Tax collectors are never particularly popular in any society, but Jews who worked for the Romans to collect taxes and tolls were considered to be traitors since they collected money for the occupying forces. Not all taxes are bad (people tend to like nice roads and national parks, for example). Roman taxes did pay for some level of stability in the region and provided valuable infrastructure all people enjoyed. But because of the practice of tax-farming, tax collectors “were despised as greedy, self-serving, and parasitic” (Hagner, Matthew, 238).

However, like Americans who “do not want their taxes to pay for…” whatever they do not like politically, the Jewish people assumed their money was being rounded up and sent to Rome to pay for pagan temples or other sinful activities.

In addition to the political aspects of tax collecting for the Romans, a tax collector would be in constant contact with gentiles and therefore in a state of ceremonial uncleanliness. Like the leper (8:1), the centurion (8:5-13), (perhaps) Peter’s mother-in-law (8:14-15), the demon possessed men in the cemetery (8:28-34) and the paralyzed man (9:1-8), the woman with the flow of blood (9:18-22) and perhaps even the blond and mute men (9:27-31), Matthew is in a state of uncleanliness which would keep him from entering the Temple courts or sharing fellowship with the Pharisees.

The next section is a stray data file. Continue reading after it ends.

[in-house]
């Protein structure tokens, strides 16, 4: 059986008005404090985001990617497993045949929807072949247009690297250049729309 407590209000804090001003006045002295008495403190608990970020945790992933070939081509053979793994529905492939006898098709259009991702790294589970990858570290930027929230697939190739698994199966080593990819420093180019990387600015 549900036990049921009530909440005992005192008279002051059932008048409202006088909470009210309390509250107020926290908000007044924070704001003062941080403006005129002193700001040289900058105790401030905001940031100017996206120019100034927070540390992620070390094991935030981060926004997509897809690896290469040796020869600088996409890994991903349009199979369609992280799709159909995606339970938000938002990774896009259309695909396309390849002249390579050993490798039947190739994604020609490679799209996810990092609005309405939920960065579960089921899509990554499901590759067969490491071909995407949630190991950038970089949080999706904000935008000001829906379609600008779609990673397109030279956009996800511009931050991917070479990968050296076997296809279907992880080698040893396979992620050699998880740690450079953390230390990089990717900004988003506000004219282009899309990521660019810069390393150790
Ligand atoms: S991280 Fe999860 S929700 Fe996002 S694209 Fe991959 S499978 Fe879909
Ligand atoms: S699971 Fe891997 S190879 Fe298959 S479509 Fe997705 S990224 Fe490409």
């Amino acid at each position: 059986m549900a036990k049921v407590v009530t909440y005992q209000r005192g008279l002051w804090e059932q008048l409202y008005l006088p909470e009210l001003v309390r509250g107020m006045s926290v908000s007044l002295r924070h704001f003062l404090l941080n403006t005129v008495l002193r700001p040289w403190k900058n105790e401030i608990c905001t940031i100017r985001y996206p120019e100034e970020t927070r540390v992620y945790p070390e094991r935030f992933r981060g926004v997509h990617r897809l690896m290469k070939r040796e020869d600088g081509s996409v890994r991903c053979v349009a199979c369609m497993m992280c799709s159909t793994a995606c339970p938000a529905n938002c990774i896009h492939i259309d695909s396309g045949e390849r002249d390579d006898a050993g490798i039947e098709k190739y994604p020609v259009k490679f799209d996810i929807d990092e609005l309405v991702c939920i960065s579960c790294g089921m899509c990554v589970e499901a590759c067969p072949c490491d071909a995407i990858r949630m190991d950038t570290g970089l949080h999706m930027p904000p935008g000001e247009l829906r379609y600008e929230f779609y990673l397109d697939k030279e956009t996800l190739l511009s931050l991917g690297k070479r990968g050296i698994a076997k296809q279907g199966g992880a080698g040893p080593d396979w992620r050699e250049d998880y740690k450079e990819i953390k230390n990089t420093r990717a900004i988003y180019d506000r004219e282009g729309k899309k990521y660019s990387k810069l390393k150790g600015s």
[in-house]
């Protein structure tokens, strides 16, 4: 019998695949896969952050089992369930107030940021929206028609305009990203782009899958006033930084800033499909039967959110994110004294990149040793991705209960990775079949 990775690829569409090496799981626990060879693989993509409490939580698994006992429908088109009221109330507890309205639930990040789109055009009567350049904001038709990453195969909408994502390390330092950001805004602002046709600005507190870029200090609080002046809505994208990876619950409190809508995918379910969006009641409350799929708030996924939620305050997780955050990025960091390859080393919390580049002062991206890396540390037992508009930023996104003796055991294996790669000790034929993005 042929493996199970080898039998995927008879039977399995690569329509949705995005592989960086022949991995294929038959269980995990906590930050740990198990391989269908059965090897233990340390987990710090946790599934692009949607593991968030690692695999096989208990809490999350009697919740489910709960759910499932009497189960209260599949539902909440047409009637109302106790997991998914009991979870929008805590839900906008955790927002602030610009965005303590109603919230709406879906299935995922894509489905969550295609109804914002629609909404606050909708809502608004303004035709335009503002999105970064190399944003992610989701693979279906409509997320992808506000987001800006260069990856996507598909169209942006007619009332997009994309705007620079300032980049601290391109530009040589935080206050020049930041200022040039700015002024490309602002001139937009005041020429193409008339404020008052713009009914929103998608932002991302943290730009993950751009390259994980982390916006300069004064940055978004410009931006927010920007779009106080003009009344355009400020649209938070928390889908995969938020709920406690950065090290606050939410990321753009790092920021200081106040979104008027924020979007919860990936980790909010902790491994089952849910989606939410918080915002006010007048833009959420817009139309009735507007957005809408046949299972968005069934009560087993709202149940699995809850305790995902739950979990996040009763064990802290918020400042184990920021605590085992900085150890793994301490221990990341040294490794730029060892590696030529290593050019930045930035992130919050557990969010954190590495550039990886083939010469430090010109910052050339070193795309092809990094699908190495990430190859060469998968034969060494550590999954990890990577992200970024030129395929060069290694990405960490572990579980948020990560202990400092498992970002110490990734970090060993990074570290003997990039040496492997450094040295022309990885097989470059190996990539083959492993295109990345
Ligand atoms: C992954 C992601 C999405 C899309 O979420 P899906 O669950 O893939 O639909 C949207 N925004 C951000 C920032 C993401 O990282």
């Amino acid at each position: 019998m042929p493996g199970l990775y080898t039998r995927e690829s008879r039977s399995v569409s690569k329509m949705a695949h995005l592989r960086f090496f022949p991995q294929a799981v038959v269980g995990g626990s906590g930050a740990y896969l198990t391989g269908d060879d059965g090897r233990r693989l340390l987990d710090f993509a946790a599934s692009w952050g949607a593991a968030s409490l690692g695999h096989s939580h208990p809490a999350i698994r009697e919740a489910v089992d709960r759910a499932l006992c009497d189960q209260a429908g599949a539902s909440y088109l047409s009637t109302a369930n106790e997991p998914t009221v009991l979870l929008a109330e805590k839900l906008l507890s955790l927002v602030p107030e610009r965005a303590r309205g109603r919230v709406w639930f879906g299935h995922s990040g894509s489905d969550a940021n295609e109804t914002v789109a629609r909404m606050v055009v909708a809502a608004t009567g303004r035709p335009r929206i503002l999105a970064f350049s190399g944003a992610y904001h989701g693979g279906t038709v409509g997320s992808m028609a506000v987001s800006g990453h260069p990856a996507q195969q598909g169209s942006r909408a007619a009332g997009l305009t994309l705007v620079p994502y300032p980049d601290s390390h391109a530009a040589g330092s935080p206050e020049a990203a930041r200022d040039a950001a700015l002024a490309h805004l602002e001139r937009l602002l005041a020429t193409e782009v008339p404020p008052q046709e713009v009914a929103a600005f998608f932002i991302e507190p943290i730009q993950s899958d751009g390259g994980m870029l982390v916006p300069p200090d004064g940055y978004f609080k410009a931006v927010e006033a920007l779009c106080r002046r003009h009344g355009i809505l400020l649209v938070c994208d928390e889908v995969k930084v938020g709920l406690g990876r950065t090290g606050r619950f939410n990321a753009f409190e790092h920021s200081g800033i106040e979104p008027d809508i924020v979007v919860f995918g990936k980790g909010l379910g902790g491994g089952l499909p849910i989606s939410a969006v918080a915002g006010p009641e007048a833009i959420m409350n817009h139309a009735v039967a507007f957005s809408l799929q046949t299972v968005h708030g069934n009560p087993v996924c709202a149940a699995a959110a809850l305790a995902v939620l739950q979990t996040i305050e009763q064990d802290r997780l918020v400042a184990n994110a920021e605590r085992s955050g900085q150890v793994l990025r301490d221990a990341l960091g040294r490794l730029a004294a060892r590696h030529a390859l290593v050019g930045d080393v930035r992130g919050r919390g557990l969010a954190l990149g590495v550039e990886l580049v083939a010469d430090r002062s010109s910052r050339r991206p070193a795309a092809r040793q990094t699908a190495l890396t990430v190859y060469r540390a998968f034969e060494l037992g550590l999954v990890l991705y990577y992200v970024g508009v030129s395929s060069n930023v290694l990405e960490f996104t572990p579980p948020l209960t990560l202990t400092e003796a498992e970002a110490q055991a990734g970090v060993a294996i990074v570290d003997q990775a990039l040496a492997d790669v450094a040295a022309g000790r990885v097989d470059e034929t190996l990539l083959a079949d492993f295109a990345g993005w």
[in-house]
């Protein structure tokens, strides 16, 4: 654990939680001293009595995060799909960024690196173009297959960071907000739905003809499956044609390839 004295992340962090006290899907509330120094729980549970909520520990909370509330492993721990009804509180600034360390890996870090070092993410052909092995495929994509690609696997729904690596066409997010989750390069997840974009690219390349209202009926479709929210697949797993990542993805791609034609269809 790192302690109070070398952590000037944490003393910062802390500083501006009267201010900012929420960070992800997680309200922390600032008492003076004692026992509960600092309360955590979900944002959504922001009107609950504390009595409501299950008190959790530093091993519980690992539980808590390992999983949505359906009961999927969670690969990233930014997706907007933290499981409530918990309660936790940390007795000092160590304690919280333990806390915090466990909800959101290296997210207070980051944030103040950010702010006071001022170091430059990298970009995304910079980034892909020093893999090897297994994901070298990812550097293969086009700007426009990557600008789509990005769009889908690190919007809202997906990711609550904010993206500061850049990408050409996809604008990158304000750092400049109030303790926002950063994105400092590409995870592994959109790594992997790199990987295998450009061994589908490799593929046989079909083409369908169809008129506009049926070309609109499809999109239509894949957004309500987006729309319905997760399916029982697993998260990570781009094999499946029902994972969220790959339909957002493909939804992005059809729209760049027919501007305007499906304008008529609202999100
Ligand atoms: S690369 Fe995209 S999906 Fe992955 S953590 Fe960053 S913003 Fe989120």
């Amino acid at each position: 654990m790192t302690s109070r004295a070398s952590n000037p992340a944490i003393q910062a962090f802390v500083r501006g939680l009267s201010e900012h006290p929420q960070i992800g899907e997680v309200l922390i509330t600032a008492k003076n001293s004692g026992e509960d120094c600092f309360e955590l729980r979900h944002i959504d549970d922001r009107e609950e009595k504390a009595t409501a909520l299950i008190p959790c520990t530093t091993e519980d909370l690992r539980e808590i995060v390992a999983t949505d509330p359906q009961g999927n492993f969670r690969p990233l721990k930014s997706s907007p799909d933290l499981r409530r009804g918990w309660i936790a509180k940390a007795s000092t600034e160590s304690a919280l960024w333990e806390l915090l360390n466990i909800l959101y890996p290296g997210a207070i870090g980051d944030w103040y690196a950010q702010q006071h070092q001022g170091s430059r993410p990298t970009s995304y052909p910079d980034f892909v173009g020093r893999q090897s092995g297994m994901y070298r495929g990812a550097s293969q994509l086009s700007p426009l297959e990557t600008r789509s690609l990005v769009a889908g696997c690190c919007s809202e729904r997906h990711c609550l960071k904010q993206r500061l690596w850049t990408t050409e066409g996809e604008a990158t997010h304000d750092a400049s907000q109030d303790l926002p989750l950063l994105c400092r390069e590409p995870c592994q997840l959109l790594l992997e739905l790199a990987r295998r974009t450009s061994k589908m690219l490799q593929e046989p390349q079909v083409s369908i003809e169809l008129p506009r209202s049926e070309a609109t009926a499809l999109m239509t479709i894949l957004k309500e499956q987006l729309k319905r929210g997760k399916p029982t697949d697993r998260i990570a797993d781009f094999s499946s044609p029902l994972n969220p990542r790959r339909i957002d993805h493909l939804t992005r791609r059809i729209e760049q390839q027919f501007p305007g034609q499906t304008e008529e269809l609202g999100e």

Jesus simply commands Matthew to follow him and he immediately “rose and followed” Jesus. This is the same way he called the first disciples (Matt 4:13-22). The fishermen were going about their business and Jesus called them to follow without any indication they had heard Jesus preaching prior to the call. John 1:35-42 implies the early disciples were followers of John the Baptist prior to following Jesus.